Fear of failure
Sometimes we don’t want to try a new thing because we don’t want to find out we can’t do it. *raises hand* The fear of failure is so big that we might not try at all, or we try a bit but then it confirms we are a failure and just stop.
If we could let go of ‘success/failure’ and can be curious about a new thing, what we know, what we don’t know and what we need to know to be better at the thing, we might get better at the thing. This is not to say we can all do everything – we can’t (structural inequality, innit). But we can probably do more things than we think we can. #things
Success/Failure makes us feel crap
Believing in this success/failure thing can be exhausting. The highs and lows of ‘yes I can do everything’ and ‘no I can’t do anything’ require so much energy because we are tackling the heavy difficult feelings that are attached to them. So much fear and sadness and disappointment. It’s a kind of all or nothing approach where we can end up treating ourselves really badly.
It’s a huge drain on motivation too because of all the energy we take up on getting over the idea of failure. Rather than learning from setbacks and making new plans.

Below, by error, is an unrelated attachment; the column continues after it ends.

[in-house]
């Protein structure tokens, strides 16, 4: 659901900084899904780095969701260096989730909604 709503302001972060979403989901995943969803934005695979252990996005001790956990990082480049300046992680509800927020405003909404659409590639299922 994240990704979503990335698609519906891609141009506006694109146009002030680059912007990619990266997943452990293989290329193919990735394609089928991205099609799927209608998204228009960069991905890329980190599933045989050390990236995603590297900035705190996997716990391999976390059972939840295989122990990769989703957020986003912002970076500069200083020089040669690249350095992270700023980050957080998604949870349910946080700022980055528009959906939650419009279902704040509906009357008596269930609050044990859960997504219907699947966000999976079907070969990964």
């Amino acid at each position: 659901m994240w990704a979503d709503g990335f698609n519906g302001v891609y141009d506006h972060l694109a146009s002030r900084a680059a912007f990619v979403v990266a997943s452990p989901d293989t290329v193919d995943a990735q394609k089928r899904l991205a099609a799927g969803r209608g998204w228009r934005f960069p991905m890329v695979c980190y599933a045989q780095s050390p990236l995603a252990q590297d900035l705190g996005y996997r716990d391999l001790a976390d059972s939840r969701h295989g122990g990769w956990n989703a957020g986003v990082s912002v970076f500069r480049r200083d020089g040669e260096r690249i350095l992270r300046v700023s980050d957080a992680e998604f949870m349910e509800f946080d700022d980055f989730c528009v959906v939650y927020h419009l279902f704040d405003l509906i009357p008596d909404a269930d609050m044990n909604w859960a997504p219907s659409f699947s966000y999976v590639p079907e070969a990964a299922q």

Exams are a very ‘success/failure’ thing. They are about showing at a particular time, in a particular place what it is that you could show you had learned, not what it was you might actually have learned. They feel very important because we’re having to play by the rules of the education system.
However if having a successful career is your thing, getting good grades isn’t everything. Employers are often just as keen (if not more keen) on other things: such as your problem solving abilities, how quickly you can learn new things, whether you can use your creativity or imagination, how you deal with challenges, whether you can work with people and what you do with setbacks. It also means that you get to explore what being successful means to you.
This can be hard to hear when all we are taught is the importance of getting good grades. And big ups for you if you’re feeling like a failure right now. Like with all difficult feelings, some self care and time can really help. After the difficult feelings lessen a bit you can adjust your plans, be curious about other paths for what you do next and think more about what it is you’ve learnt and what you’ve learnt about yourself rather than your grades. Even if you got the grades you wanted (mini yay) I reckon that’s good advice for you too.
For more reading why not try
For next steps after your A Level results check this amazing guide by Dr Petra Boynton
Dr Carol Dweck’s work on Mindsets (where I got a lot of this stuff from)
Susan Jeffer’s book Feel The Fear and Do It Anyway (where I got the plane analogy from)
Dr Meg John Barker’s awesome Rewriting the Rules
Dr Gary Wood’s book Unlock Your Confidence is great
© Justin Hancock, 2015